France on Wednesday assured Poland of EU support in its standoff with Belarus, but reminded Warsaw that it needed to resolve a row with the bloc over its values and the rule of law.
Polish Prime Minister Mateusz Morawiecki called on European Commission chief Ursula von der Leyen as part of a diplomatic effort to rally support for a strong reaction to an attempt by Belarus to use migrants to destabilize the European Union. met with French President Emmanuel Macron.
Reaffirming his solidarity with Poland, Macron reiterated concerns over the rule of law and “calls on the Polish government to find a solution that protects the core values of the EU,” his office said.
With thousands of people fleeing the Middle East and other hotspots stranded along the EU’s eastern border, Poland, Lithuania and Latvia are on the front lines of a crisis engineered by Belarusian President Alexander Lukashenko, according to the EU.
He has denied EU allegations that Belarus has sent migrants into the country and then pushed them across EU borders.
At the same time, Brussels is locked in a long-running dispute with Warsaw over the independence of Poland’s judiciary, freedom of the press and LGBT rights.
The dispute came to the fore in October when a Polish court ruling called into question the supremacy of EU law, which was seen as a challenge to the unity of the bloc in Brussels and fueled fears that Poland would eventually can leave.
Morawiecki is due to meet German acting Chancellor Angela Merkel and her potential successor Olaf Scholz on Thursday, and British Prime Minister Boris Johnson on Friday.
Polish Deputy Foreign Minister Marcin Przydyk said: “The prime minister is now talking to EU leaders, to President Macron of Paris, to maintain EU unity … and be prepared for further action.” Reuters,
Warsaw says the number of migrants at the border has fallen, with repeated attempts to cross the border showed that Minsk had not abandoned plans to use the migrants as weapons.
Moraviki said he discussed potentially tightening sanctions against Belarus with Macron, whose office said he reaffirmed his desire to keep pressure on Lukashenko.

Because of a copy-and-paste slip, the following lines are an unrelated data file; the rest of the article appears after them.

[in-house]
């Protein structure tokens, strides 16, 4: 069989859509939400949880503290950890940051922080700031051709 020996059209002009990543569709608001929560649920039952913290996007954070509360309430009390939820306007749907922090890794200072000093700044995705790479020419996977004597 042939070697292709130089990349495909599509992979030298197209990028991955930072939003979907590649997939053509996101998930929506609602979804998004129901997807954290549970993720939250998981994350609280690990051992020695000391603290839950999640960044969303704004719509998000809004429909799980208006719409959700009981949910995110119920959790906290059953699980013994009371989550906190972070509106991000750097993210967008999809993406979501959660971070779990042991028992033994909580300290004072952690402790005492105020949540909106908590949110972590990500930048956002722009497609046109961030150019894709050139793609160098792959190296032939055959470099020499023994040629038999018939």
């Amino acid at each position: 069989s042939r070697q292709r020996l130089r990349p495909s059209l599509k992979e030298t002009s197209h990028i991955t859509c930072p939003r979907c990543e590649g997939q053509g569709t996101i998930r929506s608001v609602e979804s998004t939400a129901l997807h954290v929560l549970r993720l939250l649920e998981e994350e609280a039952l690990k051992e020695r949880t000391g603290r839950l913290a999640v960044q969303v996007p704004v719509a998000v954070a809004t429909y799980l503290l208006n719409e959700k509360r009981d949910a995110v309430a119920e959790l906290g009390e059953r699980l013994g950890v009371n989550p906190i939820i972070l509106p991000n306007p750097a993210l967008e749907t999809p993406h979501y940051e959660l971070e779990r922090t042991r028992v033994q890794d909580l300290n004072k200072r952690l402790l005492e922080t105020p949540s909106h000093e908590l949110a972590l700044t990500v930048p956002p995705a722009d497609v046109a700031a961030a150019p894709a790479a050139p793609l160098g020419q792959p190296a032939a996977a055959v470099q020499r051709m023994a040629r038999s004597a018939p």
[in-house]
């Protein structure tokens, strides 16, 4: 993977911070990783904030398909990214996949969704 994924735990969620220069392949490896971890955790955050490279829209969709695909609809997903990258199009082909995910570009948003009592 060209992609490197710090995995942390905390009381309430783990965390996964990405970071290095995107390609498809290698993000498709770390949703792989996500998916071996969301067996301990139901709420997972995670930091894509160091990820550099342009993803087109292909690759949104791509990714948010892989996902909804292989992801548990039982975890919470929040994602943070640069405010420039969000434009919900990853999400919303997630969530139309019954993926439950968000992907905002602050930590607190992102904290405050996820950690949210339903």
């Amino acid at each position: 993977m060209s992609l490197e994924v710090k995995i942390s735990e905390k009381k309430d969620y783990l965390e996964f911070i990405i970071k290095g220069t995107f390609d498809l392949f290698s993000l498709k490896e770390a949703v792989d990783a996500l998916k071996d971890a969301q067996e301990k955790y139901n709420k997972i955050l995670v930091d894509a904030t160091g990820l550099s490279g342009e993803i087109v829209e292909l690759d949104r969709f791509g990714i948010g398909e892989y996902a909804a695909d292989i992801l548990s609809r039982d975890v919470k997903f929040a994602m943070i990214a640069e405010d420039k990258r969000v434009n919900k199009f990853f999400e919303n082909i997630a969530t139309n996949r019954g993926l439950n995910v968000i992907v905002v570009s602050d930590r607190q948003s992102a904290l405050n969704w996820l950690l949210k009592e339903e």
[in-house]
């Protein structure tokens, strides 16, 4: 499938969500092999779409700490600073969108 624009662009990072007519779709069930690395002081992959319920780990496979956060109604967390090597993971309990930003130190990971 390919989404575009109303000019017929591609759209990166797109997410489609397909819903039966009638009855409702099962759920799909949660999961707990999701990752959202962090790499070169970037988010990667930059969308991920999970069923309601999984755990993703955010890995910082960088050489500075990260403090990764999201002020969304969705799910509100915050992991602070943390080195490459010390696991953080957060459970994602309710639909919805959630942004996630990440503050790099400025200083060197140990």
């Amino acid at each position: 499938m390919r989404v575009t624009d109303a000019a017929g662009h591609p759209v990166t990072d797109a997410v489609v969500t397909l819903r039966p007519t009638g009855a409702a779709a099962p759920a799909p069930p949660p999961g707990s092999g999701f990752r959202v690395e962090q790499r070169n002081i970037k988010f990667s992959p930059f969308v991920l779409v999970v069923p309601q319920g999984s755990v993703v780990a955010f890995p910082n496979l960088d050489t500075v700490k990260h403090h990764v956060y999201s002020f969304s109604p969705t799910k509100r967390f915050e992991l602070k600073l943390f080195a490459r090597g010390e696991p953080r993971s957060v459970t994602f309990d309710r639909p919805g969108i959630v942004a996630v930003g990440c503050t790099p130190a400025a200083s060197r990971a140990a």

Exiled Belarus opposition leader Svetlana Tsikhanovskaya called on the EU to do more to isolate Lukashenko and keep economic sanctions imposed in July strong.
“Let us stand firm,” she told the European Parliament in Strasbourg. “We must not allow lobbyists to block necessary sanctions. Let us close all remaining loopholes.”
The European Union imposed sanctions on Belarus after Lukashenko’s violent crackdown in protest against his controversial re-election last year. Diplomats say the latest package of sanctions sanctioned in response to the border crisis should be approved and adopted in early December, with a working deadline of December 2.
As the Polish Border Guard reported more attempts by migrants to make their way across the border, Warsaw’s concern, shared by its neighbours, is that months-long tensions could escalate into a widespread, regional conflict. .
Ukraine, which says it fears getting into trouble and has accused Russia of stockpiling its troops nearby, said it had launched a campaign to strengthen its border, including anti-tank and also included military exercises for airborne units.
While the international community blames Lukashenko for instigating the crisis, human rights activists say Poland has contributed to the suffering of migrants by its actions.
Human Rights Watch said in a report on Wednesday that Poland shared responsibility for the dire circumstances with Belarus.
It cited cases of migrants separated from family members taken for medical treatment or who made it across the border simply without being able to apply for asylum.
“Men, women and children have been ping-pong across the border for days or weeks in cold weather, desperately in need of humanitarian aid from both sides,” said Lidia Gall, senior researcher in Europe and Central Asia at Human Rights Watch. which is being blocked.” said in a statement.
Credit: www.independent.co.uk /